In computer networks, a nonbroadcast multiaccess (NBMA) medium or transmission system is one to which more than two users can connect, but that does not support broadcasts to all participants, or multicast to some or all participants. NBMA is typically a logical, not necessarily physical, implementation of star or hub-and-spoke topology.
Some of the most common transmission systems, operating at the medium access control layer (i.e., Layer 2 or the Data Link Layer of the Open Systems Interconnection Reference Model are frame relay and Asynchronous Transfer Mode, which create bidirectional paths between a hub point and a group of spoke points. In a typical NBMA system, the spokes cannot communicate with one another. Yet another technology, sometimes called "layer 2.5", which can support NBMA in its unidirectional point-to-multipoint mode, is Multi-Protocol Label Switching.
NBMA, when used with the Internet Protocol, breaks a basic Internet architectural principle called the "local vs. remote assumption". This assumption means that if two devices are on the same subnet, they should be able to communicate directly, via a data link layer protocol. If they are on different subnets, they must communicate via routers on their indvidual subnets.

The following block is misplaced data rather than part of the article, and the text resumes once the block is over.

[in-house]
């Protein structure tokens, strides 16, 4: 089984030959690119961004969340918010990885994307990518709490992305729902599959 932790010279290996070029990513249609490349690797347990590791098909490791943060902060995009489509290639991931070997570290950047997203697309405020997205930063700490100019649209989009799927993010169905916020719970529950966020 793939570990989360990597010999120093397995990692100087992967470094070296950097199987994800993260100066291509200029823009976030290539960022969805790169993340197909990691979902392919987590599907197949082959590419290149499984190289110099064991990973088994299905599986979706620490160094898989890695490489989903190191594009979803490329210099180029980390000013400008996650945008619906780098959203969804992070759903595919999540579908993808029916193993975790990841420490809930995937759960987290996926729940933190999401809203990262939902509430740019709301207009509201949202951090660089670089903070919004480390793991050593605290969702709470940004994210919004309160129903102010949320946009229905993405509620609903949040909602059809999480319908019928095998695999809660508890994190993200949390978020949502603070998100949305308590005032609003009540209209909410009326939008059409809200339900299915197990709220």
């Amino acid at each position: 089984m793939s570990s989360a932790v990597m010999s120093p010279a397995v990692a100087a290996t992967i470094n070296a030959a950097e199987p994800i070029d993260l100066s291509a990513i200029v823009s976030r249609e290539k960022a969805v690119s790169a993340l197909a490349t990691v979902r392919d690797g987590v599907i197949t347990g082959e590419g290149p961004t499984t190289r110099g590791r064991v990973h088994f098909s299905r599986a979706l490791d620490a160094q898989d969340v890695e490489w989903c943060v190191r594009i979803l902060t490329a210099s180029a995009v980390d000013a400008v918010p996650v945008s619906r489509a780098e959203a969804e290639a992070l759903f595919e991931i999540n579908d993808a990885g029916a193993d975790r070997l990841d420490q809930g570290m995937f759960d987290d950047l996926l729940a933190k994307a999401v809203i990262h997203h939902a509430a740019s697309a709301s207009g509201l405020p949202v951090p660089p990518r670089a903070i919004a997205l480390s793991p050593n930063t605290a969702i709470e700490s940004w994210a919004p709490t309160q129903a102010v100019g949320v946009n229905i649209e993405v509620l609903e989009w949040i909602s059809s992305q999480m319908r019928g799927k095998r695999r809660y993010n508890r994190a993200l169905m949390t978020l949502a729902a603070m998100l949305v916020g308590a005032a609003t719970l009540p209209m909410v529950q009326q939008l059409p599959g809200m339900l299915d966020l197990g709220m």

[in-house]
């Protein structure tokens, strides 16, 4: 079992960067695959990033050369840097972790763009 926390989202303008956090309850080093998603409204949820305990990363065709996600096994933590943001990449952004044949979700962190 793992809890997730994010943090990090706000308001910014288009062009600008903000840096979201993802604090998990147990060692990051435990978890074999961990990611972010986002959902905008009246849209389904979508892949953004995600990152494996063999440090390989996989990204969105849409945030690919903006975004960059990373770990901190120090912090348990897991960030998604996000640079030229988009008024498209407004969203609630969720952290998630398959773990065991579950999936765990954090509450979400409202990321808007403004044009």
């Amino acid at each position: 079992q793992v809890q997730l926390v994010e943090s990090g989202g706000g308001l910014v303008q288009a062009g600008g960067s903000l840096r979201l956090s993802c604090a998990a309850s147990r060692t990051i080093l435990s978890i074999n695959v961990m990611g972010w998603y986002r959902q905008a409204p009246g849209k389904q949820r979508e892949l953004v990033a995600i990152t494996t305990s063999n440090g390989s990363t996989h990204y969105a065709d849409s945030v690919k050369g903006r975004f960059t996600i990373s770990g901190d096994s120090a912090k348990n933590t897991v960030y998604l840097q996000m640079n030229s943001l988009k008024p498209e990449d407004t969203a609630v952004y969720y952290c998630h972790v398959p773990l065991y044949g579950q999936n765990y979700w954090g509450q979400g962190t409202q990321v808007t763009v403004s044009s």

It may be completely impossible for spoke devices to communicate via layer 2, although in many applications for NBMA, this is a feature rather than a bug; the spokes may be end users that have no need to see one anothers' data. One proprietary technique from Cisco Systems, called "private virtual local area network (VLAN)", imposes a NBMA topology on a normally broadcast-capable Ethernet-style transmission system. The typical application for private VLANs are cable television networks, where subscribers are on spokes and the hubs is a service provider concentration point.